Test Ride Review: Framed Minnesota 2.0


The Framed Minnesota 2.0 is a 4-inch 5-inch, alloy fat bike spec’d with a super affordable build kit and available for under $900. I took one for a quick spin during a recent trip to Framed’s home state, and here’s what I can tell you about this bike.


The parts spec on this bike is pretty standard and comparable to what you’ll find on most snow-specific fat bikes: a rigid alloy fork, alloy hardtail frame, and alloy bar, stem, and seatpost. The components are a mix of SRAM X5 and X7, and the brakes are mechanical Avid BB5s BB7s. Framed has branded the 4-inch 4.8-inch, 120tpi tires, which seem to be made by Innova.  This isn’t a lightweight build by any stretch but then again, it’s completely reasonable and didn’t feel overly heavy or sluggish.

Yes, that is a growler cage. Sadly it does not come standard. :)
Yes, that is a growler cage. Sadly it does not come standard. 🙂

Framed also includes a pair of pinned alloy pedals, which is fairly unusual (some bikes in this price range include plastic pedals; most bikes above this price point don’t include pedals at all). I chose to use my own Eggbeater pedals, but I can say the Framed pedals felt solid and seemed pretty well constructed.


The wheels are also Framed-branded and they’re single-walled for reduced weight. I really dig the blue finish which is matched to the Quando hubs and even the stem spacers. The result is one of the best looking sub-$1000 fat bikes I’ve seen.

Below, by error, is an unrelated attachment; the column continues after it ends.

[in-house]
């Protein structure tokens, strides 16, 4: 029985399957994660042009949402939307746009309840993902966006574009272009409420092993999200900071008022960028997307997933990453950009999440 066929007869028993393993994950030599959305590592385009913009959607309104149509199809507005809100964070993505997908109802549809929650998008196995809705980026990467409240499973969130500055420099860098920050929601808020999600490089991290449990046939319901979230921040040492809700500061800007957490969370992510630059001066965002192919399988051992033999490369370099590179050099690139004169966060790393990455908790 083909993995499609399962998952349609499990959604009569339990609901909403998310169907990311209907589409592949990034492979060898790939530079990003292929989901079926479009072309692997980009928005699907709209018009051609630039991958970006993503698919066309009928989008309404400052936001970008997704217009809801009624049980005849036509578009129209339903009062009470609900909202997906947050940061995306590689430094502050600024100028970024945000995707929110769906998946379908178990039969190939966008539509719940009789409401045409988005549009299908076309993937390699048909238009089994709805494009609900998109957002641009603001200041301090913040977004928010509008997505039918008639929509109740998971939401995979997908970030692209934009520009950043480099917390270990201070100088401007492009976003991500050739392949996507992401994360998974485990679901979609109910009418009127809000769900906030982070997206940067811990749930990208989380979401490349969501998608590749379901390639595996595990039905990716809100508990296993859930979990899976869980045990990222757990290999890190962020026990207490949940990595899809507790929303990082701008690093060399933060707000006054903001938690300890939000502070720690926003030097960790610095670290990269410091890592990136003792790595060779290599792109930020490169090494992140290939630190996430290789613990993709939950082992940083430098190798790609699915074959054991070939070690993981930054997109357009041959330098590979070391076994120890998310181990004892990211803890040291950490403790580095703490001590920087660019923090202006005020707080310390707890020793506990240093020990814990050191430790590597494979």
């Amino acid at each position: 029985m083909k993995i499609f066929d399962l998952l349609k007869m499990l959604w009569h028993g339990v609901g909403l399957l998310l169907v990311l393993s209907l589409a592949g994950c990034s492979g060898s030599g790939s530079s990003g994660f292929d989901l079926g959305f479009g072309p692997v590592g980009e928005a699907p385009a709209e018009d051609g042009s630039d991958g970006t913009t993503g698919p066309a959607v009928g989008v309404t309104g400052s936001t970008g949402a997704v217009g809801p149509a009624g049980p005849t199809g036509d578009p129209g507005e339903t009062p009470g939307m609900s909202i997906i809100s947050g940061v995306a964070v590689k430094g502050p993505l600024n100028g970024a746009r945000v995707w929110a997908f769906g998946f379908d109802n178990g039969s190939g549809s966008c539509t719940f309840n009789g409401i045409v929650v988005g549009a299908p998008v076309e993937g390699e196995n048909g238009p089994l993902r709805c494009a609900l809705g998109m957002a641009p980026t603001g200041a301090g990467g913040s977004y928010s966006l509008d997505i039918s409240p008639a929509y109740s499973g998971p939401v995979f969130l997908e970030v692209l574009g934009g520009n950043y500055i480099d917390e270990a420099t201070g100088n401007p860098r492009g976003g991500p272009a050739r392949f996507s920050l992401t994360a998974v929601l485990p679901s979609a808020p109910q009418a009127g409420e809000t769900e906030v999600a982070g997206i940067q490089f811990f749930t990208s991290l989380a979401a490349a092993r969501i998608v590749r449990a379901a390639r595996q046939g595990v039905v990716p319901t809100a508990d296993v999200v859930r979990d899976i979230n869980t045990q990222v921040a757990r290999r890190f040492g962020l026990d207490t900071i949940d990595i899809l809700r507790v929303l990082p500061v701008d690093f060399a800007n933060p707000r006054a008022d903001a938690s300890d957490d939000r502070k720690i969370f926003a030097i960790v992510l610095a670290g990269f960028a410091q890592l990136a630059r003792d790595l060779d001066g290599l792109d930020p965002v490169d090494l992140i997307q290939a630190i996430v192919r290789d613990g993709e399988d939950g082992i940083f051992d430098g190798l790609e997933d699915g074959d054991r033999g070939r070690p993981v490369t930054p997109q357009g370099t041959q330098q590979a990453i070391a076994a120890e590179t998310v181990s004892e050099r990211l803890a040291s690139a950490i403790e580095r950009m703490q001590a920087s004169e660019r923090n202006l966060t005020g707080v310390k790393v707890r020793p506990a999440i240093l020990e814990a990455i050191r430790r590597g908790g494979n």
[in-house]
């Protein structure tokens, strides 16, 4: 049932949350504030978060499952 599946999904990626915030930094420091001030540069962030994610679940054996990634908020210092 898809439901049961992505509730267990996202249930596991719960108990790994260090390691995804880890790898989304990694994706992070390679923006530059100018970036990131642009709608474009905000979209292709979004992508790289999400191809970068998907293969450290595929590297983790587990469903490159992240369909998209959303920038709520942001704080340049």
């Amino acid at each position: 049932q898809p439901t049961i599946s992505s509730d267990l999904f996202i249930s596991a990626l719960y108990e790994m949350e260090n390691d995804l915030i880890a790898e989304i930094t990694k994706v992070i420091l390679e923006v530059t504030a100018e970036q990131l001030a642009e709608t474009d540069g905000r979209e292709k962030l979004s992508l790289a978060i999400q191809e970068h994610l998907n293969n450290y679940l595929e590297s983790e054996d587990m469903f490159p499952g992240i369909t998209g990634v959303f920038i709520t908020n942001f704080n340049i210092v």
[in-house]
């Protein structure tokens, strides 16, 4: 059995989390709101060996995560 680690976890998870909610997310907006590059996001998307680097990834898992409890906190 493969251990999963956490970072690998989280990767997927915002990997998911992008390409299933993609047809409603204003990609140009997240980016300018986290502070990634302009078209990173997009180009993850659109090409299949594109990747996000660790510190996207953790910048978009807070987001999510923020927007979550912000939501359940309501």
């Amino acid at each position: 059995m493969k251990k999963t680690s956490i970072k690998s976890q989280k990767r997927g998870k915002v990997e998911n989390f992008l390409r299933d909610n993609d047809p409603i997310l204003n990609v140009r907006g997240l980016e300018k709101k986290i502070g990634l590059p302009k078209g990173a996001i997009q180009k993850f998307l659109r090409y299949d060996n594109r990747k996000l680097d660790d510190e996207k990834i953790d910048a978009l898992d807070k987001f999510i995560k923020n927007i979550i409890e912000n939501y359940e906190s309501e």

Out on the trail the Framed Minnesota 2.0 handled well and offered an excellent gear range for grinding up short steeps and also hammering along the frozen greenway. The overall geometry offers a short-ish cockpit, which makes it an excellent choice for snow-day play dates.


If I had a single complaint about the Framed Minnesota 2.0, it would be about the tires, though honestly I don’t know if my issue is with these specific tires, the terrain I rode, or just fat bike tires in general. Ok, here goes.

No big surprise, rIding on pavement was horribly slow and inefficient due to the low pressure I was running. And on icy patches I felt like I could use more control, despite the low pressure. Riding on the snow was great, though even in snow I felt like I could have used more corner knobs for the berms.


Full disclosure: this was my first time riding a fat bike in the snow. I guess I had hoped the fat bike tires would be a bit more magical in terms of grip and control but in defense of these specific tires, a) they’re not studded, so they will slide on ice and b) they’re not skinny road tires, so they’re gonna drag on pavement. I guess the idea with tires like this is to stick to the snow when possible and slow down a bit in the turns.

Overall I was very impressed with the Framed Minnesota 2.0 and can say it’s a solid choice for getting around and playing in the snow!

Thanks to Gear Junkie for letting me borrow the Framed Minnesota 2.0 for a couple hours.

Article last updated 10:53am MDT 03/19/15.